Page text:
However, in the mid-eighteenth century, amid the French Enlightenment, a progressively ideological utilization of the term had come into utilization. In 1765, the writer of an unknown article in a French Enlightenment periodical discussed ‘The general love of humankind … an excellence up to this point very anonymous among us, and which we will dare to call ‘humanism’, for the time has come to make a word for such an excellent and vital thing’.The last piece of the eighteenth and the mid nineteenth hundreds of years saw the making of various grass-roots ‘humanitarian’ and kind social orders devoted to human advancement and the spreading of information (some Christian, some not). After the French Revolution, the possibility that human excellence could be made by human reason alone autonomously from conventional religious organizations, credited by rivals of the Revolution to Enlightenment philosophes, for example, Rousseau, was fiercely assaulted by persuasive religious and political preservationists, for example, Edmund Burke and Joseph de Maistre, as a worship or excessive admiration of humanity. Humanism started to gain a negative sense. The Oxford English Dictionary records the utilization of ‘humanism’ by an English minister in 1812 to demonstrate the individuals who have faith in the ‘minor humankind’ (rather than the heavenly nature) of Christ, i.e., Unitarians and Deists. In this spellbound air, in which set up ministerial bodies would in general circle the wagons and reflexively contradict political and social changes like broadening the establishment, widespread tutoring, and so forth, liberal reformers and radicals grasped the possibility of Humanism as an elective religion of mankind.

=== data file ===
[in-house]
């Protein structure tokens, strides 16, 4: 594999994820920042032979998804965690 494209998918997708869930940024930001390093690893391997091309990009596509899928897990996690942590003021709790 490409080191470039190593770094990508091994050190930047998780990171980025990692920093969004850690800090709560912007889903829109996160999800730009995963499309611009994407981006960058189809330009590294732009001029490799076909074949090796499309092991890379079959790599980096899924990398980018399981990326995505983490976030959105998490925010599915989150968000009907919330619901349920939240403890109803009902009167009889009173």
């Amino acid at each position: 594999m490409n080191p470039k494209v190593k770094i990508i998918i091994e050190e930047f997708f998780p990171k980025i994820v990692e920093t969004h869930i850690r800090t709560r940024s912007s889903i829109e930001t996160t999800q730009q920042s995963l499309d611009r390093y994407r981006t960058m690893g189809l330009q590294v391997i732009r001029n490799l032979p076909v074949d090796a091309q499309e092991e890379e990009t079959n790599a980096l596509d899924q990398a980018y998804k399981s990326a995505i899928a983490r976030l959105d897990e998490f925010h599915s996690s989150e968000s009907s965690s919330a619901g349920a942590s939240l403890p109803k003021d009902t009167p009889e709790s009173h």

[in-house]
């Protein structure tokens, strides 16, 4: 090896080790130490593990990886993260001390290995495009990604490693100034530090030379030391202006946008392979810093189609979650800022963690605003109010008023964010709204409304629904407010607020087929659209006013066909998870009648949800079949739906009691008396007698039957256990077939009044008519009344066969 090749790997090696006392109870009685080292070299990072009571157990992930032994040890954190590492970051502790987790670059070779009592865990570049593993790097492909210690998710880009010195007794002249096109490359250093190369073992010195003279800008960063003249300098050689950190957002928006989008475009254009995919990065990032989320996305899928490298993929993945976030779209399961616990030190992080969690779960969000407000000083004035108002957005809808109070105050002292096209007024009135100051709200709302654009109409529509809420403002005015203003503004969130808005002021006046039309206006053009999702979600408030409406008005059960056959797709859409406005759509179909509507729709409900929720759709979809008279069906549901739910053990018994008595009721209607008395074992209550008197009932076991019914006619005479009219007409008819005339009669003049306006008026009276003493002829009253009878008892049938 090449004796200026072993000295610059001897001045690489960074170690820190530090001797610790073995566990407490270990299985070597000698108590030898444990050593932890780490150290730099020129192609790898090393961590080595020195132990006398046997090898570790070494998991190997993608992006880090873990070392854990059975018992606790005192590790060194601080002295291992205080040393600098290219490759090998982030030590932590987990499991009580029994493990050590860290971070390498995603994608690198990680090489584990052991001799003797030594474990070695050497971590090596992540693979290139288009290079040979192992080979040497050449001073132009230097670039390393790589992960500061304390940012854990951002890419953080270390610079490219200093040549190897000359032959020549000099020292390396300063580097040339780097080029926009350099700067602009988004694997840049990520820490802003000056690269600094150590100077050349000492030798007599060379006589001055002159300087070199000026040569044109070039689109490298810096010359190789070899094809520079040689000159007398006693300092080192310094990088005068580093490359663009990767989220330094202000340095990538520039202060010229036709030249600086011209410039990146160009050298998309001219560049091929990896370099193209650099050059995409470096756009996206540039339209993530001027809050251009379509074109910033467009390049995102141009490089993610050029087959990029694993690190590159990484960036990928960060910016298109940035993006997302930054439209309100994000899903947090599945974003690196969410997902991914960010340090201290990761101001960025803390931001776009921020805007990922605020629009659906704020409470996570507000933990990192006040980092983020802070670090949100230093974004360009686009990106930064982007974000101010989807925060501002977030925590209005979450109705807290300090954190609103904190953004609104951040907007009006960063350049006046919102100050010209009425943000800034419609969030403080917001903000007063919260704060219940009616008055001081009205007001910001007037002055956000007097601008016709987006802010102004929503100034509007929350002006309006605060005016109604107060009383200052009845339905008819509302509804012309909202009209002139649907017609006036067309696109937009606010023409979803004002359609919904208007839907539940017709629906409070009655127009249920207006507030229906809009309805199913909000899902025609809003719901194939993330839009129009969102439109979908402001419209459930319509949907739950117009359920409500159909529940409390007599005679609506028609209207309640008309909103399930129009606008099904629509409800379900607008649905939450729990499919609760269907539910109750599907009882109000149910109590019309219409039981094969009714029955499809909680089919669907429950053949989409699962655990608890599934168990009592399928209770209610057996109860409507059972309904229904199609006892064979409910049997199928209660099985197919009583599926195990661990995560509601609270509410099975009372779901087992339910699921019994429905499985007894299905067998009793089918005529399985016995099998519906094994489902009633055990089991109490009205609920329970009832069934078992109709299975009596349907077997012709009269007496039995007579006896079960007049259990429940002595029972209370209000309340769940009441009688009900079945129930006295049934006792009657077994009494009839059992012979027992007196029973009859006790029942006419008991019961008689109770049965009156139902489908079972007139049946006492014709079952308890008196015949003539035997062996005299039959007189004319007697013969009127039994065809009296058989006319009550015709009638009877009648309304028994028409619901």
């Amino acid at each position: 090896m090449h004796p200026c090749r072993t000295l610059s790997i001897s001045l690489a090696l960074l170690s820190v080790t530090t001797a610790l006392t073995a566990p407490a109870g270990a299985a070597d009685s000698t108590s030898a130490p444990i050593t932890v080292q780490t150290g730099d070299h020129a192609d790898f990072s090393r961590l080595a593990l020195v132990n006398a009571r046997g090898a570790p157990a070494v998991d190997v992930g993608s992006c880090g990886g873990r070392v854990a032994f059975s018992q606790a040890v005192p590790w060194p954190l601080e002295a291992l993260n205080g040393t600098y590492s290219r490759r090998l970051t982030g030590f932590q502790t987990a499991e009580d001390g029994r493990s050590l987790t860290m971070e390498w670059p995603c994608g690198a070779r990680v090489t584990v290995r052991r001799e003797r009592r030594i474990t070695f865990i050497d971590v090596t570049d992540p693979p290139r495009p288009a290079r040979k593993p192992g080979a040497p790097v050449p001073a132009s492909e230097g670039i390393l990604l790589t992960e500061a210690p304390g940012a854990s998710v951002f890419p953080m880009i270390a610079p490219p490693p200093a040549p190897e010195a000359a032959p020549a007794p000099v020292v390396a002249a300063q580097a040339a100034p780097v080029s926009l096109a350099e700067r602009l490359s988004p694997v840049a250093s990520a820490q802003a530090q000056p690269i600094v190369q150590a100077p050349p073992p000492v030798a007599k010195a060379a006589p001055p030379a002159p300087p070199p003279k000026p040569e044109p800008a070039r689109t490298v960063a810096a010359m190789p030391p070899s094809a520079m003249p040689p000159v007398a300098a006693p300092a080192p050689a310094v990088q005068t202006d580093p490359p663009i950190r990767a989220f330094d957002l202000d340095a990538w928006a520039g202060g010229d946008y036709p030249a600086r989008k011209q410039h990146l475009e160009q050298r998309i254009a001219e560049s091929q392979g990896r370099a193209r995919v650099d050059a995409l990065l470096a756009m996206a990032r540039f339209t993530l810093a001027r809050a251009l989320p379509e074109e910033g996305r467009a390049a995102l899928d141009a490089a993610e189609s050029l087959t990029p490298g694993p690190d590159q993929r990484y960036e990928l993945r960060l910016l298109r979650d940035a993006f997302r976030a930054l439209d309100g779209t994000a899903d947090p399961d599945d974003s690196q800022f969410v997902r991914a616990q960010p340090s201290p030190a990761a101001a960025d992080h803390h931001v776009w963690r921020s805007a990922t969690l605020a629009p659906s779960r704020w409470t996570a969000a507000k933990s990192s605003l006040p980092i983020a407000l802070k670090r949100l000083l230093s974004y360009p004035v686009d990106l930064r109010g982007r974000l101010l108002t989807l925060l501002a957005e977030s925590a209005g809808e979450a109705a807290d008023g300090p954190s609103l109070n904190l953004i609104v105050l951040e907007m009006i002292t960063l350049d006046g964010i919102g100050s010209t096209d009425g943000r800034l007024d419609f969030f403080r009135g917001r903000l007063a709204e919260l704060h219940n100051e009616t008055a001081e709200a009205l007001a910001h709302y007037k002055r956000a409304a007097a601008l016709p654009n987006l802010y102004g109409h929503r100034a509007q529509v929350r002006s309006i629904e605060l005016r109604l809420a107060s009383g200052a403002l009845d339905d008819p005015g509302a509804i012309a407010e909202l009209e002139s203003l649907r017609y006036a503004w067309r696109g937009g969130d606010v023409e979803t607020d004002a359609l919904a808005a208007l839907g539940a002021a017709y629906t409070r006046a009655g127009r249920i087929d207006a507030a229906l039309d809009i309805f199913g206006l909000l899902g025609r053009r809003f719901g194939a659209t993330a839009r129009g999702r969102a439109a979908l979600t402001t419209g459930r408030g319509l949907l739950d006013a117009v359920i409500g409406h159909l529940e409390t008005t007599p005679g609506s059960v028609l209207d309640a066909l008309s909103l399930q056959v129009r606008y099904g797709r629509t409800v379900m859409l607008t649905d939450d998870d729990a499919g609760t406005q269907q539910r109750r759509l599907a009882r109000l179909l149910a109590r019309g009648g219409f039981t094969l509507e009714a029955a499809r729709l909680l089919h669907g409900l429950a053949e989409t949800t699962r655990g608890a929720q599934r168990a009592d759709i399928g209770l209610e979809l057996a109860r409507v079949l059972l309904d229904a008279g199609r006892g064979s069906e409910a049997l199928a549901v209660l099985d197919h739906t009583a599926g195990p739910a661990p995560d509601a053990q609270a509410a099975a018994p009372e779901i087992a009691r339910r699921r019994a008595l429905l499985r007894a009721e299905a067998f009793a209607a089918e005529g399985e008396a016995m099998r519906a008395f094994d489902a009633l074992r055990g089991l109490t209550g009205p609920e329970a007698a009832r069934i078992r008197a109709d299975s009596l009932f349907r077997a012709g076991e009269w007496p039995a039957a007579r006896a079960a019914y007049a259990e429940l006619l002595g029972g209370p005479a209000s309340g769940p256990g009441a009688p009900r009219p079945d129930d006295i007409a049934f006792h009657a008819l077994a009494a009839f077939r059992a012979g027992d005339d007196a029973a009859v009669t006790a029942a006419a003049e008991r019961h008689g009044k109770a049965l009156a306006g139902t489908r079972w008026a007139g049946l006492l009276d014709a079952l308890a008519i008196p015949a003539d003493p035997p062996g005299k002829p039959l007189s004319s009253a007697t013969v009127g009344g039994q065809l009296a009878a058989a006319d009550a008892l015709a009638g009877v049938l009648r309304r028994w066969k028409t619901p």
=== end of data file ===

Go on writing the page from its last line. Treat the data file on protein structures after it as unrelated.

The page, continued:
The revolutionary Proudhon (best known for announcing that ‘property is burglary’) utilized ‘humanism’ to depict a ‘culte, déification de l’humanité’ (‘revere, exaltation of humankind’) and Ernest Renan in L’avenir de la science: pensées de 1848 (‘The Future of Knowledge: Thoughts on 1848’) (1848– 49), states: ‘It is my profound conviction that unadulterated humanism will be the religion of things to come, that is, the clique of all that relates to mankind—all of life, blessed and raised to the dimension of an ethical value.’ At about a similar time, ‘humanism’ as a rationality focused on mankind (rather than standardized religion) was likewise being utilized in Germany by the Left Hegelians, Arnold Ruge, and Karl Marx, who were condemning of the nearby inclusion of the congregation in the German government. There has been a relentless perplexity between the few employments of the terms altruistic humanists look to what they consider their precursors in basic reasoning and human-focused rationality among the Greek logicians and the extraordinary figures of Renaissance history; and academic humanists stress the semantic and social orders expected to comprehend and translate these thinkers and craftsmen.